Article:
Interesting Facts about the World-Famous Schwarzwaldhochstrasse

This famous panoramic road running from Baden-Baden to Freudenstadt (the B500) is a must for every visitor to the Black Forest. The Schwarzwaldhochstrasse covering some 60 km is the oldest, best known and perhaps even the most beautiful scenic route in the Black Forest. The route was inaugurated back in 1930 – and has lost none of its charm since then. At elevations ranging from 600 to 1000 meters, spectacular views across the Black Forest and the Rhine plain to the Vosges Mountains await visitors.

Natural attractions include the Hornisgrinde (elev. 1164 m), the highest mountain in the northern Black Forest; the legendary Mummelsee (elev. 988 m); the Schliffkopf and Ruhestein nature reserves; and the Schwarzenbachtalsperre.

The Schwarzwaldhochstrasse begins in Baden-Baden, the world-famous spa city at the foot of the northern Black Forest that, along with being a popular tourist destination, also plays host to congresses and festivals.

Steep and curving, the road winds its way up to Bühlerhöhe where it soon reaches the ridge. When the weather is clear, you can see from there all the way across the Rhine plain to the Vosges Mountains.

The pass road continues on at a height of 800 to more than 1000 meters above sea level, the aromatic high-altitude air and enchanting views entice you to stop and take a break. Treat yourself to a stay at an idyllic hotel or one of the typical mountain inns. Enjoy the cosmopolitan hospitality of the Black Forest – one look at the menu lets you know just how close you are to France.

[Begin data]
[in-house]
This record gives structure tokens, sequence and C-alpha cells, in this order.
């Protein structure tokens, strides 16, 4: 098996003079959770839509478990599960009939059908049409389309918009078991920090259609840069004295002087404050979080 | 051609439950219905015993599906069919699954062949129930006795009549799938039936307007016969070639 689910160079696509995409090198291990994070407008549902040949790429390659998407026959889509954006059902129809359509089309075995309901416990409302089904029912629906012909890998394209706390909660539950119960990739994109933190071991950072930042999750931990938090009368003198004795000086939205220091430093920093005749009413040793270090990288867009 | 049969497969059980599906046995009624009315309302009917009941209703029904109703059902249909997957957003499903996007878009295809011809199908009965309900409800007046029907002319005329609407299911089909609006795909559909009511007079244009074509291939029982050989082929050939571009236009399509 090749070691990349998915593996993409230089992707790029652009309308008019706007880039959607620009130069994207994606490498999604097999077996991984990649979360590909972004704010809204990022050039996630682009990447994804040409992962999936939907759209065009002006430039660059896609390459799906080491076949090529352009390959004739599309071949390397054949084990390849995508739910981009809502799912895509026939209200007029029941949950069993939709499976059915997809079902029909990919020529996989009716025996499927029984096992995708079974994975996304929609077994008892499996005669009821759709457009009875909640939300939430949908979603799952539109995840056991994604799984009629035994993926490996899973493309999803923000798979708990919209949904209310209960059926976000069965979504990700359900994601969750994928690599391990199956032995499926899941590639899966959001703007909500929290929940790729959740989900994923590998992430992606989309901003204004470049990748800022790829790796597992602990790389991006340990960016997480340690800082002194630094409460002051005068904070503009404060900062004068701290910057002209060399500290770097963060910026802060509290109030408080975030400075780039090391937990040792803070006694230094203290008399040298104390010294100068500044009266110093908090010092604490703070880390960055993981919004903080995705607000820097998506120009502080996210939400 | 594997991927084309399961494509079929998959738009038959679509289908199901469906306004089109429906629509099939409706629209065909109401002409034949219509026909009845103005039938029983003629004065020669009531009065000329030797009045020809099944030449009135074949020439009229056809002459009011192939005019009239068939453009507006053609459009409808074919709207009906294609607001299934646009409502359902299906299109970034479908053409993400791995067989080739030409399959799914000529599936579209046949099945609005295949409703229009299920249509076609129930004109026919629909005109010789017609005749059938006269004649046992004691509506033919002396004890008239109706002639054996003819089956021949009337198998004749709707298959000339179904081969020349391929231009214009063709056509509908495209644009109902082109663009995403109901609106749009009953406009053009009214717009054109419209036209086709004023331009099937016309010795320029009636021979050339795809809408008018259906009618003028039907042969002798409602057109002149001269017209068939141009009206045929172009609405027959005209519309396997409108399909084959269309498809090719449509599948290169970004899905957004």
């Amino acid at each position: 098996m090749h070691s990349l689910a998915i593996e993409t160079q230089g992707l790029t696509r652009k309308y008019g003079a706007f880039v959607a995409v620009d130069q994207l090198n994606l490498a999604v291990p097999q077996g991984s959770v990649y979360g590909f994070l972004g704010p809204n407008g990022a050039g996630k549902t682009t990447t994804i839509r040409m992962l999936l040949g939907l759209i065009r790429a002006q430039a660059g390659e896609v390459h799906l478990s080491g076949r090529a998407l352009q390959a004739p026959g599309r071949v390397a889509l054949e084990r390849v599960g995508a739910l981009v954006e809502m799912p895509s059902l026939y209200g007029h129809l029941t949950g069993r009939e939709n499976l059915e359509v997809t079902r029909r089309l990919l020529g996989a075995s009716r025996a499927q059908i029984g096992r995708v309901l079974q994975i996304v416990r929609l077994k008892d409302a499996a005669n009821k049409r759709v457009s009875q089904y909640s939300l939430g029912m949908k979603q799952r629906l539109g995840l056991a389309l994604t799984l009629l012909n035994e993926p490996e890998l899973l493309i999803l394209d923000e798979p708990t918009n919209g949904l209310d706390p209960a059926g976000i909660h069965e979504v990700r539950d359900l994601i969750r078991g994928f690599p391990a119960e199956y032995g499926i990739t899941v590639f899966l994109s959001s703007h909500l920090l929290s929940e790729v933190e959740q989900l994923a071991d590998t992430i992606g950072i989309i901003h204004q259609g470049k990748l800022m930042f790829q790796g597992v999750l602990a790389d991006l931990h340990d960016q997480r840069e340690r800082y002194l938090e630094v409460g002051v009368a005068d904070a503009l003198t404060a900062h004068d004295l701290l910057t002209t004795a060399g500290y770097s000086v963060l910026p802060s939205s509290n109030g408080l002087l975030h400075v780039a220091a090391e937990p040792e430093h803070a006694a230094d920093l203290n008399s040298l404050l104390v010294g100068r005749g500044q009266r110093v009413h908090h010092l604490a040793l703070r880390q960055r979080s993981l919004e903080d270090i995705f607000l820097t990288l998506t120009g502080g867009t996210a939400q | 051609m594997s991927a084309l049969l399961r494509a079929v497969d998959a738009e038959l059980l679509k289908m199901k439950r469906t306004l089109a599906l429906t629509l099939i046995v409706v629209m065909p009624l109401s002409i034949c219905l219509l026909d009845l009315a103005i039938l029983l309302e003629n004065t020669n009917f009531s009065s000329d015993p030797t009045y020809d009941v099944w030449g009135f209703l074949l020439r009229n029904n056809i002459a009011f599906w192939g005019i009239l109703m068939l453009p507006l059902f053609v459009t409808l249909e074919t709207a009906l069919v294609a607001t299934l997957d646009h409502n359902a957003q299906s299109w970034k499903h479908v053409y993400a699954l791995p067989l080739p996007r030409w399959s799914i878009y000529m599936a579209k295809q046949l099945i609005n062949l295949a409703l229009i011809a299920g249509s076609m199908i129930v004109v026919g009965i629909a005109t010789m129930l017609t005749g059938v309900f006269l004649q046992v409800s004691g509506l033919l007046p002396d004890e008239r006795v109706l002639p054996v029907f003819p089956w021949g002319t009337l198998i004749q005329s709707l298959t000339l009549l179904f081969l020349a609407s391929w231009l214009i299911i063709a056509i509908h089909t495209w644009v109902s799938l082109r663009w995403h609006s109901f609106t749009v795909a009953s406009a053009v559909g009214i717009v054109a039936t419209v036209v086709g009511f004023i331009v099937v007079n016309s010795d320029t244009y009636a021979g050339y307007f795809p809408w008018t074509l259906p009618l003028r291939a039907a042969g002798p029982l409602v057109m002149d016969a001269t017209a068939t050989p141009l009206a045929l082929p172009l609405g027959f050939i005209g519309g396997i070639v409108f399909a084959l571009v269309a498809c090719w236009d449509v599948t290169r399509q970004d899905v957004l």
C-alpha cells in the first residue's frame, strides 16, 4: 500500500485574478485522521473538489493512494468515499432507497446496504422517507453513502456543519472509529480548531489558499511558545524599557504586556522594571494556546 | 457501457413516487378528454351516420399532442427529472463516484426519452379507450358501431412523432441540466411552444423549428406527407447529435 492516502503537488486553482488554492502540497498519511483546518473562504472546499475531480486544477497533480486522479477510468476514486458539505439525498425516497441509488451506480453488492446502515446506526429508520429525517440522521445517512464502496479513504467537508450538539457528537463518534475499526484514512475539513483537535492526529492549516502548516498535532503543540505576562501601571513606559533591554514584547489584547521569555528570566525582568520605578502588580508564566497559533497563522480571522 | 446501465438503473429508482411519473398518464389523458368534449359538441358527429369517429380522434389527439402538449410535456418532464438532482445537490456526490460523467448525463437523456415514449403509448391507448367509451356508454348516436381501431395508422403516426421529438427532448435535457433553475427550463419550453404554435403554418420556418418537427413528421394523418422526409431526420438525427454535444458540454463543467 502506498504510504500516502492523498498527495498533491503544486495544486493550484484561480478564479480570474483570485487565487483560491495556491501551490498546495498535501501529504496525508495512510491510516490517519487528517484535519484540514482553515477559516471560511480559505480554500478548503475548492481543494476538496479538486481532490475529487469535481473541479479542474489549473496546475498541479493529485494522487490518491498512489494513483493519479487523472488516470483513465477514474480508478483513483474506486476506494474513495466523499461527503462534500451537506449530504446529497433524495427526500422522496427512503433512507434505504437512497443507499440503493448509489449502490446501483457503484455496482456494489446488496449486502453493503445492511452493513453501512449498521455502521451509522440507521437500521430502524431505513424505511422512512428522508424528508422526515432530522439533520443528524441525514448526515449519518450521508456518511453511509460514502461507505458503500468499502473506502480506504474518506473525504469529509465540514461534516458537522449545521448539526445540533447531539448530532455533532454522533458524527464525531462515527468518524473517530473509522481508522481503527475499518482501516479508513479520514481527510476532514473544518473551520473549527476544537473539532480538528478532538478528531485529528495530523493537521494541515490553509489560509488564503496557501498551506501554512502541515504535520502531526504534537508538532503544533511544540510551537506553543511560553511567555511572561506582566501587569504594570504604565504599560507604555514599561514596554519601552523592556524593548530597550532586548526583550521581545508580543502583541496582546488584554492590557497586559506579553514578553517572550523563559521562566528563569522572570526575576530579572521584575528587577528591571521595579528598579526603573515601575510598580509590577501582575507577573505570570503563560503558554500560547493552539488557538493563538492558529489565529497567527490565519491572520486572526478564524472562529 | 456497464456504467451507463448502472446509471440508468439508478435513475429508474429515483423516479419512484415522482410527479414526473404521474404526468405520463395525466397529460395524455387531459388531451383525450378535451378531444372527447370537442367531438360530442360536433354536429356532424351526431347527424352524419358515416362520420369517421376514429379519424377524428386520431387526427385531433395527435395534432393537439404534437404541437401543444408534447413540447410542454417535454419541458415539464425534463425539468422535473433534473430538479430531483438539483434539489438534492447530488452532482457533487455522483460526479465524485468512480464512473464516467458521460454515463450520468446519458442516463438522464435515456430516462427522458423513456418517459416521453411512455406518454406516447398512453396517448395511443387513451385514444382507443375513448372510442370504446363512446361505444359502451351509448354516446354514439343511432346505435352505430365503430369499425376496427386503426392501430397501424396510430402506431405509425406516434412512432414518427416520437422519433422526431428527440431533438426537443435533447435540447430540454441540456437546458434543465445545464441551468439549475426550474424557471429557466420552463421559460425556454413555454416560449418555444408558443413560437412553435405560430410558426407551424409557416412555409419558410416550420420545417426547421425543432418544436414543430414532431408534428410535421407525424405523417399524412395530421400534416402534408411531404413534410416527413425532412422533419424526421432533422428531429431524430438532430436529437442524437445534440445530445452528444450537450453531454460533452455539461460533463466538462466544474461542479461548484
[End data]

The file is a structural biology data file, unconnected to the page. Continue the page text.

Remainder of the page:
In winter, cross-country trails and ski slopes attract sports enthusiasts. During other seasons, hikers and mountain bikers come to revel in the great outdoors. Those looking for fun and action can have their thrills year-round on the Mehliskopf tobaggan run.

Just below the Hornisgrinde, the road comes to the circular Mummelsee, a glacial lake that is a relic of the last Ice Age. Legend has it that nixens, known as Mümmlein, can be seen emerging from the water on moonlit nights. The lake is a popular destination during the daytime, too.

In the Nationalparkzentrum Ruhestein, visitors can find out interesting facts about how this unique landscape came to be, as well as about the local flora and fauna. Guided hikes based on different themes take place from May to October and in winter, there are snowshoe tours. Another special attraction is the Lothar Trail on the Schliffkopf, describing the destruction of Hurricane Lothar in 1999.

Following the crest of the Schliffkopf, the well-paved road carries on to Freudenstadt, the charming little Black Forest town that is home to Germany's biggest marketplace.

(by Ernst Kafka)